Do you feel more sad and unmotivated when winter comes around? If so, that’s okay and is normal, but it’s important to not just shrug it off because ignoring how you feel can lead to bigger problems.
If you do feel more sad during the winter, you could be dealing with Seasonal Affective Disorder.
Keep reading to learn more about it and to get tips on the best ways to cope with these ‘winter blues’.
What is Seasonal Affective Disorder?
According to The Mayo Clinic, Seasonal Affective Disorder (SAD) is a certain form of depression that occurs when the weather starts to change.
Those that experience SAD can begin to see the symptoms during the Fall as the weather begins to change around that time.
Once Spring and Summer come around, symptoms of SAD begin to decrease.
Although this may not be true if you live somewhere that is gloomy or cold more often than it is sunny.
For example, people who live in Seattle or Alaska will experience SAD more than those who live in Hawaii or Florida.
Therefore, they may experience it throughout the year depending on how their location’s weather is during the warmer months.
Alongside that, it’s possible for some people to also feel more depressed during the warmer months!
The Mayo Clinic described this as “summer depression” and although it isn’t as common as “winter depression”, it is still something that may occur due to the days being longer.
What Causes Seasonal Affective Disorder?
There is no specific cause that has been reported on SAD, but there are a few hypotheses for why it could be occurring:
Due to a decrease in sunlight and daylight savings, we may experience a decrease in a few hormones that affect our mood which are serotonin and melatonin.
Serotonin is known as the happy hormone and when we don’t get enough sunlight across many days and weeks, that can lead to a decrease in our mood.
Melatonin is known as the sleepy hormone and when daylight savings occurs, the days are shorter which tends to mess up our sleeping patterns.
When our sleeping is messed up, so is our mood.
Alongside that, Circadian rhythm could also play a role in the cause of SAD.
Circadian rhythm is more commonly known as our biological clock and when the days begin to get shorter and are more gloomy than sunny, our internal clocks get a little confused because it is not what it’s used to.
But this disorder isn’t only based around the winter. It’s called seasonal for a reason!
So make sure to play close attention to how you’re feeling all year long and take note of any changes!
Also, take note that this doesn’t mean everyone will be affected by these changes either.
Some people may not be affected at all by seasonal changes while others may experience a drastic change in their mood and motivation.
What Are The Signs of SAD?
In order to be aware of how you’re feeling, you will need a guide on what to look for exactly to gauge if you should seek professional help.
Here are the common symptoms of seasonal affective disorder:
- No interest in your favorite activities
- Low energy
- Decreased mood every day
- Decreased motivation to complete any tasks
- Issues with concentrating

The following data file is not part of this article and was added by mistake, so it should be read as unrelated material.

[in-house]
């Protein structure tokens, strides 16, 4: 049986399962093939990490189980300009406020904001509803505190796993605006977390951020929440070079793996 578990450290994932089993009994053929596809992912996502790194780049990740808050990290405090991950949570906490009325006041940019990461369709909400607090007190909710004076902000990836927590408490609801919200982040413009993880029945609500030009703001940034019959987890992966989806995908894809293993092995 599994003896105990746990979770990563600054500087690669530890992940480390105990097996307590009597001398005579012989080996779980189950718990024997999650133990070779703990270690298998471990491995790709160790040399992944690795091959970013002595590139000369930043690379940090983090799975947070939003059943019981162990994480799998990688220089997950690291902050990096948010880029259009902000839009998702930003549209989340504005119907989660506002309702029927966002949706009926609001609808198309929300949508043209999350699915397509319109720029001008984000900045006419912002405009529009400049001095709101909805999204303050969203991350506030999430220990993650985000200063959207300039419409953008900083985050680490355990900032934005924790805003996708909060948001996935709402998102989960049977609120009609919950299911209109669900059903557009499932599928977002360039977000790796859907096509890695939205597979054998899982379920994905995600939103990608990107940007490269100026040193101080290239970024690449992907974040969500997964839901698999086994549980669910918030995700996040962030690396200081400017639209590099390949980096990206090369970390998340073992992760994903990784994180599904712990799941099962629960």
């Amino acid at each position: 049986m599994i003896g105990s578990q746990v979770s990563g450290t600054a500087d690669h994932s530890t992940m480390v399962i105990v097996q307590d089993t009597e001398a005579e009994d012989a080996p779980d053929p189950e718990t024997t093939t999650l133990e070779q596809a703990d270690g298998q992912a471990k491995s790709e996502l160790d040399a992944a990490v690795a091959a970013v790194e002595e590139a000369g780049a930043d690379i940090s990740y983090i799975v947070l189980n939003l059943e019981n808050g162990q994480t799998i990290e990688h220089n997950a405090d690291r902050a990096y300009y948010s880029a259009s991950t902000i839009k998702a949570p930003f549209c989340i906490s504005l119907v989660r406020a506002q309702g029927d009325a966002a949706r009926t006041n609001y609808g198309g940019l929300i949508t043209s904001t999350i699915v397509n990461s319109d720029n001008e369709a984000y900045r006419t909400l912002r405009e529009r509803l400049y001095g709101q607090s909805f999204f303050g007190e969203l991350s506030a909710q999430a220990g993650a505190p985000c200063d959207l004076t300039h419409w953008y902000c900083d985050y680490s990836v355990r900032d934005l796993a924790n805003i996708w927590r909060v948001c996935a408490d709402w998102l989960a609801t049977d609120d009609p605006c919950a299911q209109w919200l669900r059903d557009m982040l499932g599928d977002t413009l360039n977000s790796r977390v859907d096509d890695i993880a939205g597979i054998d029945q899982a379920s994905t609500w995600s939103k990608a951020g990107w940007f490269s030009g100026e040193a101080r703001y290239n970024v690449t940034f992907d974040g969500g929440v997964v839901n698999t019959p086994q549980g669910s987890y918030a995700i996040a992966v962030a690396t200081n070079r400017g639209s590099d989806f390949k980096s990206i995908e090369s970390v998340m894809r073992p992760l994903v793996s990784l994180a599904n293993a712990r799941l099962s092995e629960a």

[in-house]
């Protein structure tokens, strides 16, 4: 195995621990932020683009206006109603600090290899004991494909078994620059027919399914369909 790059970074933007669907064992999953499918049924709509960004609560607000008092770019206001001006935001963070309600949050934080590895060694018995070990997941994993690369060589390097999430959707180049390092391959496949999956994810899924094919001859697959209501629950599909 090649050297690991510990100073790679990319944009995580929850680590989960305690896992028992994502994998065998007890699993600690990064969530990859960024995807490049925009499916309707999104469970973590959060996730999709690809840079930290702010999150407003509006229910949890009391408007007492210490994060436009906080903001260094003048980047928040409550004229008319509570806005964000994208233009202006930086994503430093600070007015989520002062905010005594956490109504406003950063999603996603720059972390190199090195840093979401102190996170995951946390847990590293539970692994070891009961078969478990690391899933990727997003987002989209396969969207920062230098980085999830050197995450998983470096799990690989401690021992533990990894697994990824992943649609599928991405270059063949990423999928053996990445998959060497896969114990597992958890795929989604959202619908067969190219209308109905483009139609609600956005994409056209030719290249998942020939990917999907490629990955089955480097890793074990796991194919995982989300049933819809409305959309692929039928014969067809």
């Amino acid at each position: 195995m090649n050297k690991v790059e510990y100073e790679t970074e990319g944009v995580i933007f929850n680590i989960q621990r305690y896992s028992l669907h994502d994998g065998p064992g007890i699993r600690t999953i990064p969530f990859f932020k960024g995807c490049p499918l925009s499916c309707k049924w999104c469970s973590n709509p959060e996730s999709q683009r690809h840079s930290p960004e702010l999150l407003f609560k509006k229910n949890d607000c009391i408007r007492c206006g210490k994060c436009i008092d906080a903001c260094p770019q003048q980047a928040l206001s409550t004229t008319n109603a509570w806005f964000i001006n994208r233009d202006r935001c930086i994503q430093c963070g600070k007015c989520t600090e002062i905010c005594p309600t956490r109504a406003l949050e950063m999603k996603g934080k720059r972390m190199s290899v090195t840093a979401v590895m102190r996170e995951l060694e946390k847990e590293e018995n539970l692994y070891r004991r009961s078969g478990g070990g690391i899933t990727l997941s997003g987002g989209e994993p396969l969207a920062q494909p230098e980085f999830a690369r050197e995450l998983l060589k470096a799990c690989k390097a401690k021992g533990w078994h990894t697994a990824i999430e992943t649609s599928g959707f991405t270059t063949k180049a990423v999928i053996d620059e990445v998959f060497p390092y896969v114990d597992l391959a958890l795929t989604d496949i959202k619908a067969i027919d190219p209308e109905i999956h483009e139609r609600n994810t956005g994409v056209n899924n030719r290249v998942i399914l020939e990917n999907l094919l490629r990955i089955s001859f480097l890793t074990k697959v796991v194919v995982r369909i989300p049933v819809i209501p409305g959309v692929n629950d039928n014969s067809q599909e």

- Problems with sleeping (oversleeping/insomnia)
- Feeling sluggish
- Changes in appetite
- Feeling agitated/irritated
- Social withdrawal
Some of us aren’t going to experience all of these symptoms and it’s possible for you to just have a mild case of the winter blues.
So, if you are feeling down and just want to cuddle in a blanket, but are still able to take care of your responsibilities, you are most likely experiencing winter blues.
Whereas if you are experiencing the above symptoms and are having trouble with doing day to day tasks and missing work/school, you may have seasonal affective disorder and should talk to your doctor.
How To Cope With SAD
If you think you may be dealing with seasonal affective disorder, please contact your doctor and ask them about treatments that could help you.
The typical treatments for SAD are light therapy, psychotherapy, and medication.
The tips that I’ll be providing below may be helpful, but it is not guaranteed to cure seasonal affective disorder.
These are tips to help you cope with your depression and to help you create a routine that will help increase your motivation!
Even if you may feel like you have a mild case of the winter blues, please don’t brush it off because how you are feeling is valid and should be addressed!
To help you address it, here are 8 tips on how to increase your mood and motivation to cope with SAD!
Surround Yourself with Natural Light
If you are feeling sad during the colder months, a great way to get a boost of serotonin is by surrounding yourself with natural light.
Of course it won’t be as beneficial as the direct sun, but even on cloudy days, the sun is out!
Its just that it’s hiding behind a few clouds, so do everything you can to expose yourself to the daylight while you can!
You can accomplish this by taking a walk outside, go to the park, or drink some coffee on your porch!
If it is just TOO cold outside, you can get some natural light in your home!
Open up all your blinds and drapes to get as much light in your house as possible!!
During the winter, we experience much shorter days, so maybe you can try getting daylight simulation light bulbs!
This is known as a form of light therapy and is one of the top ways SAD is treated.
Although this wouldn’t be the official treatment, it could help to have brighter bulbs for the days when it’s extremely gloomy/rainy or for when the sun goes down!
A great way to understand how you’re feeling is to write it down!!
Journaling is very effective in not only helping you to be aware of your feelings, but it can also be a way to address those feelings as well!
Sometimes we may feel sad or down and not understand the reason why.
The power of writing helps with this because if you allow yourself to just write, so much information will spill out that you didn’t even know!